According to our friendly postman, who wasn't on duty when this went to the wrong house, three different people will have sorted this wrongly for it to go where it did. My address was visible enough on the packet - so much so I've blacked it out on the photo just in case! I still feel narked that I got charged an administration fee and then it was administered to the wrong house.

The cards inside were a mix of inserts and base cards from hard to find sets. Today's card was in the parcel and it links back to the 80s week theme from last week. 

It took a lot of hard work to get it here, but here is the 500th card on the blog:

Card Number 500: Topps Rookie of the Week, 2006; #22

In 2006, Topps had a 25-card insert series where they recreated a rookie card for baseball stars, using the template of the player's original card and new photos. Well, I say new... 

If that main photo looks familiar, that's because last week I showed Tony's "glossy All-Star" card from 1985. Which uses the same photo. Here's a reminder:

The picture on the card from 2006 is much crisper, probably because it was printed to a higher level of quality.

The card back has two numbers on it. Ignore the #482 - that was Tony's card number in Topps's 1983 release. 

The real card number is up the side. 

I have no objections to Topps reusing good photos of Tony on new cards. This is better than just reproducing his original rookie card again (complete with the photo that is centred on his bottom). It's a very nice card and worth the extended hassle caused by the post office.

It's also the first card from 2006 to feature on this blog - it only took 500 cards for me to find one from that year!

Total: 500 cards

Monday, November 23, 2020

Modern Monday - face of the franchise

There's no doubt that Tony Gwynn is the face of the San Diego Padres franchise. He is "Mr Padre" after all. Here's a couple of recent cards that confirm his status. 

Card number 498: Topps (Franchise Feats insert), 2019; #FF-23

I have to admit, reading those "feats" feels a bit underwhelming. Although they are currently the only Major League franchise still in San Diego, the Padres used to be one of three. Both the Clippers, who drafted Tony out of college the same day he was drafted by the Padres, and the Chargers, who shared occupancy of Jack Murphy Stadium the entire duration of the Padres' 24 years located there, have both moved to LA now. (In fact, Jack Murphy Stadium is still the only stadium to host a Super Bowl and a World Series in the same year: 1998.)

The other Padre to win a batting title was Gary Sheffield. No Padre has been a batting title contender since Tony's final title in 1997. The Padres have won two divisional titles since Tony retired.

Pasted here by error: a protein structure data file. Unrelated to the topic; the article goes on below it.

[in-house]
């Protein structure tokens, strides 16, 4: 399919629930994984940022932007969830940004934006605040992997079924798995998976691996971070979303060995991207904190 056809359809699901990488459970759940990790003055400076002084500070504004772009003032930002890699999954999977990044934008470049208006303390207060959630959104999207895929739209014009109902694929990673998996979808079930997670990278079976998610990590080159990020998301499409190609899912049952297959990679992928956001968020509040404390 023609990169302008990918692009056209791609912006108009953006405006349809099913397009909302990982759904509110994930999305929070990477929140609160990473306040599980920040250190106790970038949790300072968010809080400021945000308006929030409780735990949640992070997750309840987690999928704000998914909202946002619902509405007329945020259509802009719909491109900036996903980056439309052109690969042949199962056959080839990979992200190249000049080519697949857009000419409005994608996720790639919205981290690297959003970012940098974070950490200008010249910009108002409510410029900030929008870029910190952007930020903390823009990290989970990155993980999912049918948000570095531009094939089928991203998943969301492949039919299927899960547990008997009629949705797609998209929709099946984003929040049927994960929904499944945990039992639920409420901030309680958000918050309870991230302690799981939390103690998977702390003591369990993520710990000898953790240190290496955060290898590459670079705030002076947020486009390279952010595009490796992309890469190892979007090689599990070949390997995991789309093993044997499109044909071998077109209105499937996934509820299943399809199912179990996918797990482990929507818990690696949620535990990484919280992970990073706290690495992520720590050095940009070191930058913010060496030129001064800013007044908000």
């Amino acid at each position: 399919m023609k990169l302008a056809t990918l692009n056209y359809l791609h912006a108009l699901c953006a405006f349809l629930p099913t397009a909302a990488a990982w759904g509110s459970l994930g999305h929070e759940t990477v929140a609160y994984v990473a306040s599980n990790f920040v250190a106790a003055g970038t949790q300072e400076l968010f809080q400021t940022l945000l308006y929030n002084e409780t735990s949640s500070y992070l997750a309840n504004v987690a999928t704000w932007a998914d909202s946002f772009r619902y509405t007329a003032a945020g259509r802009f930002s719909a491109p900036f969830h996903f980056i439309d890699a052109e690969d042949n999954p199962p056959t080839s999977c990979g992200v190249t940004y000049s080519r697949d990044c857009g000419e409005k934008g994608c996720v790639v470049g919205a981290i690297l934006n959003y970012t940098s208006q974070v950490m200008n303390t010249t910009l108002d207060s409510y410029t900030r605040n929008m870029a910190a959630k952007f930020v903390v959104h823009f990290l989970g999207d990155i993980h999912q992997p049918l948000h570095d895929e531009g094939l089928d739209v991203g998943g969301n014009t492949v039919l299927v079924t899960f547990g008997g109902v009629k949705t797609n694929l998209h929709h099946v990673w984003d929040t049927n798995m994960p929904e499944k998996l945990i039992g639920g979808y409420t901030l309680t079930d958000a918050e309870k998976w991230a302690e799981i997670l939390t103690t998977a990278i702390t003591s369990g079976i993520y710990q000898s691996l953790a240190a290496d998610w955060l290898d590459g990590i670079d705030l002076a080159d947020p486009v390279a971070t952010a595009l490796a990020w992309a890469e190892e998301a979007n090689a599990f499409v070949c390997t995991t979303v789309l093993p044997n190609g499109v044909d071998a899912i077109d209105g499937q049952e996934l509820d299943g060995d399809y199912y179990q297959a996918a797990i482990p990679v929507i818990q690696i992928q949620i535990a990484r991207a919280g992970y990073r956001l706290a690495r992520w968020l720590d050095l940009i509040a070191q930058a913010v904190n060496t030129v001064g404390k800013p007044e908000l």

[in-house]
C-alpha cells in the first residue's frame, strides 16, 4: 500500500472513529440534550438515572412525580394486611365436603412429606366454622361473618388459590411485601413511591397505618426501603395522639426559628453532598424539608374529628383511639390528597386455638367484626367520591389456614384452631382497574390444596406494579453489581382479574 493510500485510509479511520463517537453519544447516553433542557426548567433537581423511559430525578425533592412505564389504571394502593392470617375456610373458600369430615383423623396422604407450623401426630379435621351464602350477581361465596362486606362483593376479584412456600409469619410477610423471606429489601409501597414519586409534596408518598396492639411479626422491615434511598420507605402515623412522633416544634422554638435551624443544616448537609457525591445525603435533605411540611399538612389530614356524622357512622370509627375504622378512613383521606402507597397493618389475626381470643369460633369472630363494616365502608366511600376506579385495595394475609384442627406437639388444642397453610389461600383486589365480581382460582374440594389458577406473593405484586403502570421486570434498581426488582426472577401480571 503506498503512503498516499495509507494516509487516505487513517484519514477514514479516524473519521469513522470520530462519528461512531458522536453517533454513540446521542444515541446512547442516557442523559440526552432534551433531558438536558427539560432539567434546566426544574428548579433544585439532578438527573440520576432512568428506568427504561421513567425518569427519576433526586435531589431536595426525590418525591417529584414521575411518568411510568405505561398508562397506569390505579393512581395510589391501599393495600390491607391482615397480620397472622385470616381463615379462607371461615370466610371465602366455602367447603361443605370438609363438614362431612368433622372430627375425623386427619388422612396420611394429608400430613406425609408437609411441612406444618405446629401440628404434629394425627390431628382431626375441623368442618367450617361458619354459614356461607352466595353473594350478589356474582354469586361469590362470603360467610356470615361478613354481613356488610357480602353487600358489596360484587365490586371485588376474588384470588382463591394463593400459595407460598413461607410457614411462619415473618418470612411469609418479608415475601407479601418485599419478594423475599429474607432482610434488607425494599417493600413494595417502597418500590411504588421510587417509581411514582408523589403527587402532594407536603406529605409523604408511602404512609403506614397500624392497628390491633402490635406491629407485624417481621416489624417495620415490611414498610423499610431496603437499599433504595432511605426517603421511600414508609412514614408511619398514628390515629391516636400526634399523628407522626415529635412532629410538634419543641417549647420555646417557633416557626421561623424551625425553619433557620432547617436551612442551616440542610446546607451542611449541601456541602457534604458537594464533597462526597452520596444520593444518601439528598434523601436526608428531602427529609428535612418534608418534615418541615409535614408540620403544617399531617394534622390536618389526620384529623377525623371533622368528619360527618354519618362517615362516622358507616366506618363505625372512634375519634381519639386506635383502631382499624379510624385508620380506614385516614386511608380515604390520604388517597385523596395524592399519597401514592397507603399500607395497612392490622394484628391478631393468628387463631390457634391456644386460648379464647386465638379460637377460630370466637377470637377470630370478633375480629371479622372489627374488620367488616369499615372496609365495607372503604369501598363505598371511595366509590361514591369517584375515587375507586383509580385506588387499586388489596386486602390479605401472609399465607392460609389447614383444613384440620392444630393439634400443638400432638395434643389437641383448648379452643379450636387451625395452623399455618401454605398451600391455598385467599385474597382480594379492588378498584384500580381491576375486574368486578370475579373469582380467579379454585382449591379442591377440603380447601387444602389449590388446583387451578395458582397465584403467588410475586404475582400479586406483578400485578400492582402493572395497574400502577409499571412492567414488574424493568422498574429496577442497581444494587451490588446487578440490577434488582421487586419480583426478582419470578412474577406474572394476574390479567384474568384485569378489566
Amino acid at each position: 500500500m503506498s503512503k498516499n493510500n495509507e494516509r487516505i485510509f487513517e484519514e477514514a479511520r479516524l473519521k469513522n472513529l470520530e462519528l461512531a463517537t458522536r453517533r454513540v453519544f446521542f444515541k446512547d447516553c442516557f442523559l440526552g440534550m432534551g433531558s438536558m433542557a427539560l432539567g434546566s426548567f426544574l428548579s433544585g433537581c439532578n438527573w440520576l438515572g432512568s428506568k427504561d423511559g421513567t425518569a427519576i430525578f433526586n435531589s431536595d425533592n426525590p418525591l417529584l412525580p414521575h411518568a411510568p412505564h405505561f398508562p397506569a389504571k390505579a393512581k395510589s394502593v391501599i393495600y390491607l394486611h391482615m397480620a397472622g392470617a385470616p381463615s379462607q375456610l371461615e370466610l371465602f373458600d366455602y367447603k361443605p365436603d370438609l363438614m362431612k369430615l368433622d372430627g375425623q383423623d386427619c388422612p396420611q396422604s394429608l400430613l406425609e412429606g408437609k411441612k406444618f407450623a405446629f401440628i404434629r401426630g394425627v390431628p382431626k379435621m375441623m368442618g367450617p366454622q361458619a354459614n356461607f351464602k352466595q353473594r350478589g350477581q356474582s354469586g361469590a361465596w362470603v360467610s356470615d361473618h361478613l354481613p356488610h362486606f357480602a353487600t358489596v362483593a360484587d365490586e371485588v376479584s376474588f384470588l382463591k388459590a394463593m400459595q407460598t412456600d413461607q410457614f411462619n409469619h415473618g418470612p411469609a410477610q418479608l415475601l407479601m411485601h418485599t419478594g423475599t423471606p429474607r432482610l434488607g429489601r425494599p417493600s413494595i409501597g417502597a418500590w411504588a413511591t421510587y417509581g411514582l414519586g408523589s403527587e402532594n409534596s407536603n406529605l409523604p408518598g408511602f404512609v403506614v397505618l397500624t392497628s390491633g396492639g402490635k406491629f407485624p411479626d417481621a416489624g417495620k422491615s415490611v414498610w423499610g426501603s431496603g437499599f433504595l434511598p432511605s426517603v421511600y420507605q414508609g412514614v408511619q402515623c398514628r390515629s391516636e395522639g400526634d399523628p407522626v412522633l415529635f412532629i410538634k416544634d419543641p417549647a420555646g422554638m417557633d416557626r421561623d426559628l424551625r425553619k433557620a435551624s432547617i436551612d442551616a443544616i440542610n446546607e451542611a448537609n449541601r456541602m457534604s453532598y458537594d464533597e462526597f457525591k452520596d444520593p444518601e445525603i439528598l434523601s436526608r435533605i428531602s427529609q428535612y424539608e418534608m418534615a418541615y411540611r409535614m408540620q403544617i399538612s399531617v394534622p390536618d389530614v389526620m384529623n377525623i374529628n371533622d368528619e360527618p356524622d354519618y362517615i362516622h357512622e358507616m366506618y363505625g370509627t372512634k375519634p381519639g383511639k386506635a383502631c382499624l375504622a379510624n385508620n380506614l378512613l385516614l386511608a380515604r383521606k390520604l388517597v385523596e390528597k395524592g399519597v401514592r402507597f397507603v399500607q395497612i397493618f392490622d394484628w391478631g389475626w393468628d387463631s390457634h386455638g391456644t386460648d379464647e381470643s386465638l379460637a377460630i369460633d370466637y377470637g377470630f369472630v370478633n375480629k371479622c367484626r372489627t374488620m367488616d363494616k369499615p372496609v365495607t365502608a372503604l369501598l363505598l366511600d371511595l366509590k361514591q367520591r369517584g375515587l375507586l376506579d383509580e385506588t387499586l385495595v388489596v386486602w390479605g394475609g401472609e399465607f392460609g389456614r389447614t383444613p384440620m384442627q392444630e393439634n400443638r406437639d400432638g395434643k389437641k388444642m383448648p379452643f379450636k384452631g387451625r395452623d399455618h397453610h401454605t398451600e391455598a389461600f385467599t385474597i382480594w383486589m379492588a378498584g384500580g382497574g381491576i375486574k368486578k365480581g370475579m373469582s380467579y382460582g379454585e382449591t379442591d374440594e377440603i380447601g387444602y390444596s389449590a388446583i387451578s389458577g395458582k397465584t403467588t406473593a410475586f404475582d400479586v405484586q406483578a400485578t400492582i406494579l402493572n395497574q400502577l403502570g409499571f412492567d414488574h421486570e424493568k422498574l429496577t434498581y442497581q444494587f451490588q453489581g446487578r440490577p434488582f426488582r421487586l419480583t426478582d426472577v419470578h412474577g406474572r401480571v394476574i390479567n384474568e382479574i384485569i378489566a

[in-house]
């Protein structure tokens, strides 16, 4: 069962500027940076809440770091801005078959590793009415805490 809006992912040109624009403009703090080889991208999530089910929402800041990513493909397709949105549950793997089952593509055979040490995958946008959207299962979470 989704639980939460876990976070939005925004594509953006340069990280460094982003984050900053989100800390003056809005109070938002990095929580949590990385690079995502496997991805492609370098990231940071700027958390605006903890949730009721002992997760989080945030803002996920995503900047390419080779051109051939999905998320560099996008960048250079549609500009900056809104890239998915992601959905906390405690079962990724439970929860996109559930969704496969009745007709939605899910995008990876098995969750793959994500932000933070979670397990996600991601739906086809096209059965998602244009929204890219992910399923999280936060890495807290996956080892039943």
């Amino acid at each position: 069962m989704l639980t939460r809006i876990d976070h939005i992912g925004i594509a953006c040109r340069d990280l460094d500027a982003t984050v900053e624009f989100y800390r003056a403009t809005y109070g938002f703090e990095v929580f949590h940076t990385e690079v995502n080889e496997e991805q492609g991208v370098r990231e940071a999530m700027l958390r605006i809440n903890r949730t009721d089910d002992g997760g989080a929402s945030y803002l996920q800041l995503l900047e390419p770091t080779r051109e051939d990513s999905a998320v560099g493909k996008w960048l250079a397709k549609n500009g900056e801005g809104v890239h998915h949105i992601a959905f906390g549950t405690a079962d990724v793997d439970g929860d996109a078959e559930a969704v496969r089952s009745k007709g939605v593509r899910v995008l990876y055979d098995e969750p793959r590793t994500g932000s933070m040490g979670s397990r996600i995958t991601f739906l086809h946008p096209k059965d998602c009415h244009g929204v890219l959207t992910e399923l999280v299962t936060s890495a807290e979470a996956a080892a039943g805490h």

As it's a 2019 card, I suppose having Manny Machado's transfer from that year on it makes sense. It's a bit of a dull feat, though.

Trevor Hoffman has been inducted to the Hall of Fame since I visited it in 2016. But I saw Dave Winfield's plaque along with Tony's in the hall.

Card Number 499: Topps Chrome Update (Greatest Seasons insert), 2019; 150C-24

In 2019, Topps celebrated 150 years of professional baseball with this series that featured 25 legends of the game.

Even though this card is in an insert series about "Greatest Seasons", the write up on the back doesn't mention a specific season. 

It's a nice card though.

Total: 499 cards

Sunday, November 22, 2020

One card only, sorry, one sticker only, to end 80s week

I still have a few cards from the 80s to blog about, but I'm going to close off 80s week for now with a sticker!

Card Number 497: Fleer Star Stickers, 1987; #52

There were 132 stickers in this set and they were ordered alphabetically, starting with Don Aase of the Baltimore Orioles and finishing with Robin Yount who had sticker number #130. The final two stickers in the set were checklists with a couple of players on them.

I really like the border design on this card. It looks Christmassy. 

Although this is a sticker, it's the same thickness as the card. The instructions on the back say to bend and peel. 

The design of the cardback is practically the same as the cardback on Tony's Fleer base card - which I blogged about on Monday. It's a different colour scheme, as you can see, below.

So that's the end of 80s week on Point 394. I hope you've enjoyed it. We have a Modern Monday post tomorrow and then a major blog milestone post on Tuesday!

Total: 497 cards 

Saturday, November 21, 2020

80s week: Young Superstar, Big Hitter

Tony's cards from the 1980s, as he was breaking on to the scene, are a great resource for building a picture of him as a player before he became the legendary figure of "Mr Padre". It's weird to think that at one point he was a hot rising star. In a strange way the hitting machine of the 1990s with his powerful mature physique has eclipsed those early days. I find it hard to imagine him as a young man.

And yet here he is, heralded as a young superstar.

Card Number 495: Kay-Bee Young Superstars of Baseball, 1986; #17 

Like the Fleer cards I posted about yesterday, these cards were sold in self-contained sets of 33 cards. They were made by Topps and sold exclusively in K.B. Toy Shops. (The little toy soldier logo is really cute!) 

You can tell these were a high quality product for Topps at the time because there was a photo on the back and a write up that is actually about the player.

The way they describe Tony's college career is a bit misleading. He attended university on a basketball scholarship and was allowed to play baseball after one of his high school contemporaries with a baseball scholarship badgered the baseball team's coach into asking him to play, and even then initially the basketball coach said no.

Although this card was manufactured by Topps, I regard it as an 'oddball'. Our second card today is also a Topps card, but one they manufactured for a bakery.

Card Number 496: Drake's Big Hitters, 1985; #14

As the card says, this was the fifth series of Drake's cards. It was also the final one with Topps. The sets produced for Drake's after that were produced through Michael Schechter Associates (MSA), who created a lot of 'oddball' sets. 

There were 44 cards in this set, which were included in Drake's products.